NB. this includes combustion plant associated with standby emergency generators (typically associated with centralised energy centres) and shipping.

 

Typically, any combustion plant where the single or combined NOx emission rate is less than 5 mg/seca is unlikely to give rise to impacts, provided that the emissions are released from a vent or stack in a location and at a height that provides adequate dispersion.

In situations where the emissions are released close to buildings with relevant receptors, or where the dispersion of the plume may be adversely affected by the size and/or height of adjacent buildings (including situations where the stack height is lower than the receptor) then consideration will need to be given to potential impacts at much lower emission rates.

Conversely, where existing nitrogen dioxide concentrations are low, and where the dispersion conditions are favourable, a much higher emission rate may be acceptable.

  *As a guide, the 5 mg/s criterion equates to a 450 kW ultra low NOx gas boiler or a 30kW CHP unit operating at <95mg/Nm3. Users of this guidance should quantify the NOx mass emission rate from the proposed plant, based on manufacturers’ specifications and operational conditions.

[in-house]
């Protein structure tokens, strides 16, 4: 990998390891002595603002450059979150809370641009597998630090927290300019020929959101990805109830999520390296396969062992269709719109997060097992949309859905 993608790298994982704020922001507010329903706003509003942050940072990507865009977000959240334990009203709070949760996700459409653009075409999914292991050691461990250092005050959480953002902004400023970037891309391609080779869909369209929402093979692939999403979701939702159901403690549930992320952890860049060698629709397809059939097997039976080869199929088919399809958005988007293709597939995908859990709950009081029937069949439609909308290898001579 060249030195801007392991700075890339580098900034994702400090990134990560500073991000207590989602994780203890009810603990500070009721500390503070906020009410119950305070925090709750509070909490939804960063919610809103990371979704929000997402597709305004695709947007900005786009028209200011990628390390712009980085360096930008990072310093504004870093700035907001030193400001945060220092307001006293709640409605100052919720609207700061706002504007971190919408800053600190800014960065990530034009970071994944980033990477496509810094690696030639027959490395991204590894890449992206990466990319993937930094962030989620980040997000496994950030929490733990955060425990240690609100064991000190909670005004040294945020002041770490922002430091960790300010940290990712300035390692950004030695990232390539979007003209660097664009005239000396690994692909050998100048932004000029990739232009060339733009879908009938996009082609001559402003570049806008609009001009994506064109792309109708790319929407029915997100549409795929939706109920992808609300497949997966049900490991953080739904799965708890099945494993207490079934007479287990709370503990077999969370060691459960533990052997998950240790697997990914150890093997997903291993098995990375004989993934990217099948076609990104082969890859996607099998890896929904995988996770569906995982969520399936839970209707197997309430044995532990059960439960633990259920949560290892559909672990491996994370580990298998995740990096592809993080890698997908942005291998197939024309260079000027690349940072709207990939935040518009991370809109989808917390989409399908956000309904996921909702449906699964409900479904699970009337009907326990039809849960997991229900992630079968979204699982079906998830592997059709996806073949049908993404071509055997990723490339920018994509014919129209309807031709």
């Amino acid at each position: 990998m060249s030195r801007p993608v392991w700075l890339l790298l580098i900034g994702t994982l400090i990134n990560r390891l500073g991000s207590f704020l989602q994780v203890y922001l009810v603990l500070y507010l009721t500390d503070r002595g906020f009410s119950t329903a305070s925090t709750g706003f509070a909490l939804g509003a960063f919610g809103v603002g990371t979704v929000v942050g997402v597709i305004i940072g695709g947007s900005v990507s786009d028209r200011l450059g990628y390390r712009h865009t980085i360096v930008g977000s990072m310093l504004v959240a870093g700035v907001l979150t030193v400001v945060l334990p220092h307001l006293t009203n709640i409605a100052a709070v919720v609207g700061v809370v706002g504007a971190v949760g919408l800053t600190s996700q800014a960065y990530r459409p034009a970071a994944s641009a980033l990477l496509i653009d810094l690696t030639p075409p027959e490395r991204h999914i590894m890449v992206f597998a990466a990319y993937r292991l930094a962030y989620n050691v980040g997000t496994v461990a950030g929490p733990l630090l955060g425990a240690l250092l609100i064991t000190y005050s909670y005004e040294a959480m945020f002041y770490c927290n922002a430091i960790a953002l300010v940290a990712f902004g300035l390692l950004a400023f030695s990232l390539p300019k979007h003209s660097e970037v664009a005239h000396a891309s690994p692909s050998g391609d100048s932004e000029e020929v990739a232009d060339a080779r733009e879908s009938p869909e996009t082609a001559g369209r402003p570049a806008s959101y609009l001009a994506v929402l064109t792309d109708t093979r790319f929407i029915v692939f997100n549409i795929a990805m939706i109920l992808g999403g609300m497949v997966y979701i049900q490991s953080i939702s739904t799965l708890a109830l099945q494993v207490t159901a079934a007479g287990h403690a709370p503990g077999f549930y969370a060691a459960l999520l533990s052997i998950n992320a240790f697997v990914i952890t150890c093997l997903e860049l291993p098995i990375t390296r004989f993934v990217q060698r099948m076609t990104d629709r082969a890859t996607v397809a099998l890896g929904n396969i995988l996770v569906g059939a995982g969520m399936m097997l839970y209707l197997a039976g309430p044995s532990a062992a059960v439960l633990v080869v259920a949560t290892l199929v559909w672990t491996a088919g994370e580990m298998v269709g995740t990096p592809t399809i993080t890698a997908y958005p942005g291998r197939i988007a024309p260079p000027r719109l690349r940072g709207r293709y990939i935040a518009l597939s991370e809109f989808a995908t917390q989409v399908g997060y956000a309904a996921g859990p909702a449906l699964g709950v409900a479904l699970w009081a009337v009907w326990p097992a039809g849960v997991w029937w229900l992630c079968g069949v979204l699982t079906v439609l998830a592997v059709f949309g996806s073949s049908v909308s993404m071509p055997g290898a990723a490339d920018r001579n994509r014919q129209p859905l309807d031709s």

Which dispersion model should be used?
An appropriate approved dispersion model should be used. Recommended models include:
For modelling emissions from road traffic:

  • ADMS Roads / Urban / Extra
  • Breeze Roads

For modelling emissions from industrial sources / CHP or similar:

  • ADMS
  • AERMOD

Which meteorological data is appropriate?
An appropriate met office approved meteorological station should be selected, the selection will depend on the location of the site. Suggested meteorological stations include:

  • Rothamsted;
  • Andrewsfield;
  • Stansted;
  • Southend;
  • Shoeburyness Landwick;
  • London City.

For assessment of road traffic one year of meteorological data should be used. Wherever possible the latest available year should be used, but the year should be the same year as the monitoring data and traffic data used in the verification of the model. For industrial sources 3 to 5 years meteorological data should be used.


What are the existing concentrations in the vicinity of the site?